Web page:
Home' micenet eMag : micenet August 2018 Contents BUSINESS | NGAHIHI O TE RA BIDOIS
here are many aspects of the
Maori culture in New Zealand
which apply to the MICE
community worldwide. One of
those is Ahi Kaa. Ahi Kaa is what keeps our
Maori people linked to important places in
our lives and has been passed down through
generations of Maori ancestors.
Ahi Kaa (noun) means burning fires of
occupation, continuous occupation – title to
land through occupation by a group,
generally over a long period of time. The
group is able through the use of whakapapa
to trace back to primary ancestors who lived
on the land through their military strength
and defend successfully against challenges,
thereby keeping their fires going.
As a child I remember those home fires
burning in our old marae (Maori village)
wharekai (dining hall) located down beside
our tribal awahou river. Big pots containing all
kinds of Maori kai (food) such as watercress
and wild pork were hanging over the fires.
That food was to feed our guests who were
at our Marae for important occasions. The
fires not only generated heat to cook our
food but were also always warm and
comforting to us and our visitors.
We are about to open a brand-new dining
hall at our marae in a couple of weeks and
the dining hall before this one also had a fire.
That fire did not have pots of kai hanging
over it but was used to heat the hot water for
Lessons from Maori culture for the business events community.
AHI KAA – KEEPING
THE HOME FIRES
our kitchen and showers. It also warmed up the kitchen ensuring we were all kept comfy and
warm, especially on cold frosty mornings. The kai was cooked in steamers and more modern
commercial ovens; those steamers still cooking our age-old favourite kai.
However, the concept of Ahi Kaa is more than keeping fires going to ensure everyone is warm
and the kai is cooked for manuhiri (guests). Ahi Kaa is also about keeping the marae “warm”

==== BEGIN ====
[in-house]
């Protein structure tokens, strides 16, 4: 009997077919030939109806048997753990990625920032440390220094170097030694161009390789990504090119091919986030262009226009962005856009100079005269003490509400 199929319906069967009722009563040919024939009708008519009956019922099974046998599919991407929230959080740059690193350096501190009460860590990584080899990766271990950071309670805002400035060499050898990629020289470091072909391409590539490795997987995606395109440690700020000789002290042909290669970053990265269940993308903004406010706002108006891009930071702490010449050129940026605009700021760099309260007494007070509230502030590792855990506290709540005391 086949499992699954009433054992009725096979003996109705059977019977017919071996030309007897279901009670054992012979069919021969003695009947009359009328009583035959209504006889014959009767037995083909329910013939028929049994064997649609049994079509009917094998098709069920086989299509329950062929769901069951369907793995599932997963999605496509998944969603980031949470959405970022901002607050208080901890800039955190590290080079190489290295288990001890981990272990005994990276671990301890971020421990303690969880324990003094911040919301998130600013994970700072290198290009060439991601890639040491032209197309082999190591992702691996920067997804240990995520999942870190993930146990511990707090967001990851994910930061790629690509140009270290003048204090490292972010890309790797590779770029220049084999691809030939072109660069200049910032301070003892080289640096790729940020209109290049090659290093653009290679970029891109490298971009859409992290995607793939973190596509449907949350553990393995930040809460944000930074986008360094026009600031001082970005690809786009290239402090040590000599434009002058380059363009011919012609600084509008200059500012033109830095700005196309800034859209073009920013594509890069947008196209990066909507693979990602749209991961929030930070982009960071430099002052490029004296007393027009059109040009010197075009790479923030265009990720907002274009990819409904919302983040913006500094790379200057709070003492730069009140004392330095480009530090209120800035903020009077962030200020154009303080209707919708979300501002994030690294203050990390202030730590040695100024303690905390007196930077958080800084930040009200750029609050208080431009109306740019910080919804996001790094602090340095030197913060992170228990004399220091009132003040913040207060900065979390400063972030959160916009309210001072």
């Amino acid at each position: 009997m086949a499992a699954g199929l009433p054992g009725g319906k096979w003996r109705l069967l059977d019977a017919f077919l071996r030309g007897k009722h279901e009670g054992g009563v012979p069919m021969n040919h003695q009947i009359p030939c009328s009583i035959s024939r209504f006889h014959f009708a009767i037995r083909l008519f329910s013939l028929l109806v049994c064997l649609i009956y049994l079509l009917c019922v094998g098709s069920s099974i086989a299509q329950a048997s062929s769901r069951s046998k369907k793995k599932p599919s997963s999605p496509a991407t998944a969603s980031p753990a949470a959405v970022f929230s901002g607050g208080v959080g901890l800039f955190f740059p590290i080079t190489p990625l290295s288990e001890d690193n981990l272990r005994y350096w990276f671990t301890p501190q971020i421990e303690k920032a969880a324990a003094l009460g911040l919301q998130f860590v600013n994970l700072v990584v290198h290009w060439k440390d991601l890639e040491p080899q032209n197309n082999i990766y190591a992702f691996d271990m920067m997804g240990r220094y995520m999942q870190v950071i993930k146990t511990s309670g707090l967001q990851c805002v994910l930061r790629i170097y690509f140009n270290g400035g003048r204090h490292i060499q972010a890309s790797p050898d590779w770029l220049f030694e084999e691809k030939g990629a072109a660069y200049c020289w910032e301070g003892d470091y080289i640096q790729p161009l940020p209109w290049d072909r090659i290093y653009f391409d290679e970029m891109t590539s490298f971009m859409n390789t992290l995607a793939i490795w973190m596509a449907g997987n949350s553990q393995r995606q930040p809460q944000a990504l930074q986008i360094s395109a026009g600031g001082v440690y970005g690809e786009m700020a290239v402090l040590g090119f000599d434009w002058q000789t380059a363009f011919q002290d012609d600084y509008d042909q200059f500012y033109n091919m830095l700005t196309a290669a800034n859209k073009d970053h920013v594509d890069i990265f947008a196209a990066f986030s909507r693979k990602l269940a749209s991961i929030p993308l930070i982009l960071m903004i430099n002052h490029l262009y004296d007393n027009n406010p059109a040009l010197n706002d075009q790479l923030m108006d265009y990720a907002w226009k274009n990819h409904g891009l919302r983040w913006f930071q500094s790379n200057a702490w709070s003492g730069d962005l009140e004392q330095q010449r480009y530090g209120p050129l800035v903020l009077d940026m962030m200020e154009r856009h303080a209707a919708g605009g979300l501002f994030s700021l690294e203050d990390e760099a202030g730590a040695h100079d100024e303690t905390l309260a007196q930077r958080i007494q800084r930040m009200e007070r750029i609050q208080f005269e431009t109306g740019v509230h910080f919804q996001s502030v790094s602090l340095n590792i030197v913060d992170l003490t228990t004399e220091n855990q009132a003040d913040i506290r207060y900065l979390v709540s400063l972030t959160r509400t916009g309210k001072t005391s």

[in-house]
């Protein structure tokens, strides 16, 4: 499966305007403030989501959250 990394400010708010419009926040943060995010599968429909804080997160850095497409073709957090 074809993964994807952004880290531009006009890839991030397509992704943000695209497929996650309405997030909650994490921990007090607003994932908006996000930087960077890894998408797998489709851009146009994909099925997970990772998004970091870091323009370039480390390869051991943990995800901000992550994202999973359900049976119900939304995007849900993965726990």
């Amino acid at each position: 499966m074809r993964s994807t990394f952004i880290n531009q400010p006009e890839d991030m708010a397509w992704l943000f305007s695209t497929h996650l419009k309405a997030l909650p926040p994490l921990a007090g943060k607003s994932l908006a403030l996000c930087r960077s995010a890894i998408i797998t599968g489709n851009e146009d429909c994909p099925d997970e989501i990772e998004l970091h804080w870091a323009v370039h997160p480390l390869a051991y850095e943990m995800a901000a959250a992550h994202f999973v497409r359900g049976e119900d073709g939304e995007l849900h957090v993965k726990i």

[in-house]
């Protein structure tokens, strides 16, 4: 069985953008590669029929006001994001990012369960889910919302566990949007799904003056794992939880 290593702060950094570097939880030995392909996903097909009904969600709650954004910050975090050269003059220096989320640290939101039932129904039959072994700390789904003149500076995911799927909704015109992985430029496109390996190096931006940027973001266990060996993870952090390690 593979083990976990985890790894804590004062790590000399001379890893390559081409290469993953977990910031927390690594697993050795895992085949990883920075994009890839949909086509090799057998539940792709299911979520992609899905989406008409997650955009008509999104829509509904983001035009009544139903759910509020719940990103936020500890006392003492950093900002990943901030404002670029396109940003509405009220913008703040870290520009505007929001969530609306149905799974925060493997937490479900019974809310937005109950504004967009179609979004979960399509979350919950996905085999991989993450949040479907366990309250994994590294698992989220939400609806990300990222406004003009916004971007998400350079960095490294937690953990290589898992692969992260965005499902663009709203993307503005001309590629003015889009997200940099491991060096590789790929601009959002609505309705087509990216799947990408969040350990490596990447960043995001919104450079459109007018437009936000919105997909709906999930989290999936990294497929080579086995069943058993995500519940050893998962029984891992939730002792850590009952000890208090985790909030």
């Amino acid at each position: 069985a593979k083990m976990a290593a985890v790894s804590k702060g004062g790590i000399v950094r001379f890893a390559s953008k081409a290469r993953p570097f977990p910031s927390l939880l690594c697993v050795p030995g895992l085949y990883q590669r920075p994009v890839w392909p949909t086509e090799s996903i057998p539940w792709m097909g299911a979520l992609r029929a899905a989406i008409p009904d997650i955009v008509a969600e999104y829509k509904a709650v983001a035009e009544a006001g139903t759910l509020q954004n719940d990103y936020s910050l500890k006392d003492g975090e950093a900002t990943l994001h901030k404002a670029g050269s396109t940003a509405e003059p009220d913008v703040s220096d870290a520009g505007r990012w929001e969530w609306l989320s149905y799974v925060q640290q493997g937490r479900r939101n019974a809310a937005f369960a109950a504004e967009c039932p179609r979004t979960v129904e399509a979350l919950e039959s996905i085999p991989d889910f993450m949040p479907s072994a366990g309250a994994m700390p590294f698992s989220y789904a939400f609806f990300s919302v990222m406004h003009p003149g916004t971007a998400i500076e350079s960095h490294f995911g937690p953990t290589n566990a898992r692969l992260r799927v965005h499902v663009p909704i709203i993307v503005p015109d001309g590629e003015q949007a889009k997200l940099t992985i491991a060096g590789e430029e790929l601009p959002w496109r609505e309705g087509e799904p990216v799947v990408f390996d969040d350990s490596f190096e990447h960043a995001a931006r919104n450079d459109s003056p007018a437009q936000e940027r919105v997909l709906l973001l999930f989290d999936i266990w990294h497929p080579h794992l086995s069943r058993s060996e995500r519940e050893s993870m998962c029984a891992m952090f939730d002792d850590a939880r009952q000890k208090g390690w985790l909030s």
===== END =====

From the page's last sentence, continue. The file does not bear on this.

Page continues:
through the presence of our people. It is about us maintaining a presence to support our place.
I lived away from my home town of Rotorua and my marae for 20 years. It was during my
time away that I learnt about the true meaning of Ahi Kaa and the importance of keeping
contact with my marae, whanau (family) and iwi (Maori tribe). I maintained contact by coming
home to “keep the home fires going”.
This usually meant doing various mahi (work) during important gatherings of our tribe. During
those latter years away, my wife and I would endure long trips home with our two kids in their
car seats in the back of the car continually asking, “Are we there yet?”
Maintaining Ahi Kaa came at a cost, but the benefits of being with whanau (family) and iwi
(tribe) made it all worthwhile. Building our brand new Wharekai has come at a cost too. During
the building period our marae was closed for most activities. We were unable to host our visitors
for important gatherings such as funerals and relied on neighbouring Maori tribes.
Our new wharekai (dining hall) will make it possible to host more people more efficiently and
improve our ability to look after our elders. The building truly is a thing of beauty, but the real
beauty can be seen in the people you will see returning home to the marae to keep the home
Unlike previous wharekai, there may not be an actual fire in the new dining room, but Ahi Kaa
was never just about the fire. So how do you practice Ahi Kaa in your MICE business? What
brings people back to you and your business and your people? How do you keep your people
fed and warm and what motivates them to endure long trips where their children may be asking
if they are nearly there yet? What home fires do people return to help you with?
Hopefully you and your people are keeping your winter home fires burning at your place too
so your people, visitors and “tribe” are always welcome at your place at any time, whether you
have a fire place or not.
Let’s keep our MICE home fires burning as we practice Ahi Kaa in our MICE world. m
Ngahihi o te ra Bidois is a multi-award winning international keynote speaker. See more of his story
on his website at www.ngahihibidois.com.
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